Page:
Joe ended up in Germany at the close of the war and, because he spoke German, was able to contact Theodore Moeller, Secretary of the Munich Boxer Club. Mr. Moeller gave him the address of Christian Jackel of Augsburg, Germany who had Siegerin Cilli V.D. Burg Hohenzollern. This lovely brindle bitch was the daughter of Reichsieger Ajax v.d. Holderburg and had been bred to three time Reichsieger Karlo v.d. Wolfsschluct. Joe acquired the eight week old, Bella v. Steingarten from this breeding. He named her “Boxi”. The eight week old Boxi & Joe were shipped home from Marseilles, France in 1945. She was later bred to CH Endymion of Mazelaine and produced Canyonaire’s Applejack. He saw Karlo at Larry Downey’s Leash & Collar Kennel (Libertyville, Ill.). Larry had brought Karlo with him from Germany when he was 7 years old. He finished Karlo in three shows. Karlo was with Audry Harridge (Dobyn – Clinaude Boxers). She and Larry were close friends and Karlo lived with Audrey until his death (at 13). Karlo was the sire of CH Butcher Boy, owned by the Lt Governor of Ill.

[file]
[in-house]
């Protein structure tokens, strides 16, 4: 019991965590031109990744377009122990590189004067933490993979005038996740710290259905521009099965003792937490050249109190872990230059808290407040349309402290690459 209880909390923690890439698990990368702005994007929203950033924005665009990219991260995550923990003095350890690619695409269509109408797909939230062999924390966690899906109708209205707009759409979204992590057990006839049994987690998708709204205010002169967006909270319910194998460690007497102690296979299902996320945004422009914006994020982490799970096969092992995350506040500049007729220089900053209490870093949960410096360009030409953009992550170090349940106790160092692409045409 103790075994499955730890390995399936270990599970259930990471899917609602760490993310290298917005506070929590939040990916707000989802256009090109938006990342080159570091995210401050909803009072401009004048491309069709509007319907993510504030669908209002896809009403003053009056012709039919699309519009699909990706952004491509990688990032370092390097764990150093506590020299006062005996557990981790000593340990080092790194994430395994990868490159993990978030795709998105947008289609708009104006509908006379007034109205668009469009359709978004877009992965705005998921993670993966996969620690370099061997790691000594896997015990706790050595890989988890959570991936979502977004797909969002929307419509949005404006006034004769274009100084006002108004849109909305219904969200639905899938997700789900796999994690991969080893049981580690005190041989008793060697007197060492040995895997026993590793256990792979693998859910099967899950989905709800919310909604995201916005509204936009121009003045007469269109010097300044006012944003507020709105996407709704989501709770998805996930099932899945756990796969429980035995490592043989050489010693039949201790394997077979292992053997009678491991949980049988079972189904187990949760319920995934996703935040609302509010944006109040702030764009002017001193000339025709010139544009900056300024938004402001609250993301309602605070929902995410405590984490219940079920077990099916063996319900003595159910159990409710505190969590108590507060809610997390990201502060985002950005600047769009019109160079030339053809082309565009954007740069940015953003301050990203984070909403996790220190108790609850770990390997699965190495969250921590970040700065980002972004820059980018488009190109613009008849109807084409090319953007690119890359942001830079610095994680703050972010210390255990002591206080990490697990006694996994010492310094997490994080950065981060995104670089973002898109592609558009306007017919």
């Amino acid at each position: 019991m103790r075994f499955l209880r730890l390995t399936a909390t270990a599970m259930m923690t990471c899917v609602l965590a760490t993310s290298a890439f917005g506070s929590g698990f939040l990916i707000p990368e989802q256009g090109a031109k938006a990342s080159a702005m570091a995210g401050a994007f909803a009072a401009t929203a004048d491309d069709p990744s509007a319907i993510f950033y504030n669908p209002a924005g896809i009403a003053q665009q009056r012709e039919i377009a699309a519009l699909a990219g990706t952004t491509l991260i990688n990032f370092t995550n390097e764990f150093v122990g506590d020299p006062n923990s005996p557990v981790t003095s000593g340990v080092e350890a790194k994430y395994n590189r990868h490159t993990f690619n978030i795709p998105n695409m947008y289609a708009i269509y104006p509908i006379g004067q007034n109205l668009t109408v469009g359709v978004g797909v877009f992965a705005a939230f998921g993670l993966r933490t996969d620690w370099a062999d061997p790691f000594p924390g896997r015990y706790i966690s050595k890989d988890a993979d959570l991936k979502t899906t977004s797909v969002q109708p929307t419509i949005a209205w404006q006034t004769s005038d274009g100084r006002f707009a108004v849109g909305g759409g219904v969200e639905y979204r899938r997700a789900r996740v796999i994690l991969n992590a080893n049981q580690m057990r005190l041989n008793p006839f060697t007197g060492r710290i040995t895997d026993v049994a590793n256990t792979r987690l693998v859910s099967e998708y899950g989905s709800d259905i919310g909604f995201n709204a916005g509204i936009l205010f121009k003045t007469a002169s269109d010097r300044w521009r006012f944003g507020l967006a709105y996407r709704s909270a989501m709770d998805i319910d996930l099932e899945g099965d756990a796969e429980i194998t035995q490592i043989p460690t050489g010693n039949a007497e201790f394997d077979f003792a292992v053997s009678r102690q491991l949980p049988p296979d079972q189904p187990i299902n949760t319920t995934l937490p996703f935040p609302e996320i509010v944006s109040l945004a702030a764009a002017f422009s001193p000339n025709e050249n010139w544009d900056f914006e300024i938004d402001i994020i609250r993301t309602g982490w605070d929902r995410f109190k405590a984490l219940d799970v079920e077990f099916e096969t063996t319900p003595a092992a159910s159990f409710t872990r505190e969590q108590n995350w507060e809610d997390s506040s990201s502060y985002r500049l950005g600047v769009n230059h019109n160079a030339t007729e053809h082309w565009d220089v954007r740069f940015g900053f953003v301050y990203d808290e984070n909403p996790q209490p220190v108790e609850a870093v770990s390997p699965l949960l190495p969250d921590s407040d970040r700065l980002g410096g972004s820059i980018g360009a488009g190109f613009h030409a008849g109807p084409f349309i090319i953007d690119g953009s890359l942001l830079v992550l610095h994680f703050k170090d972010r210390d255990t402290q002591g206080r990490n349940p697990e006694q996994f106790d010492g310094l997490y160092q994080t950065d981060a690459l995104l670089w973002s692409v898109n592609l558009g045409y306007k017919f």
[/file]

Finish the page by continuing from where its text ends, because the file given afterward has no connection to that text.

Joe established his kennel with his brother, Frank, in Cincinnati, Ohio. Joe wanted to establish an AKC registered kennel name and his sister, Hermine, came up with the name of “Boxella”. Since she was a Boxer, and her name was Bella, why not make it Boxella? He joined the Queen City KC in 1946 and organized the Middleton DTC. He was an active and supporting member of the Claremont County KC. Joe was an ABC life member and an active member of the Greater Cincinnati Boxer Club which he served as Regional Delegate. He was Show Chairman for the 25th ABC Regional at the Drawbridge Inn in Covington, KY in 1983. He also belonged to the German Boxer Club.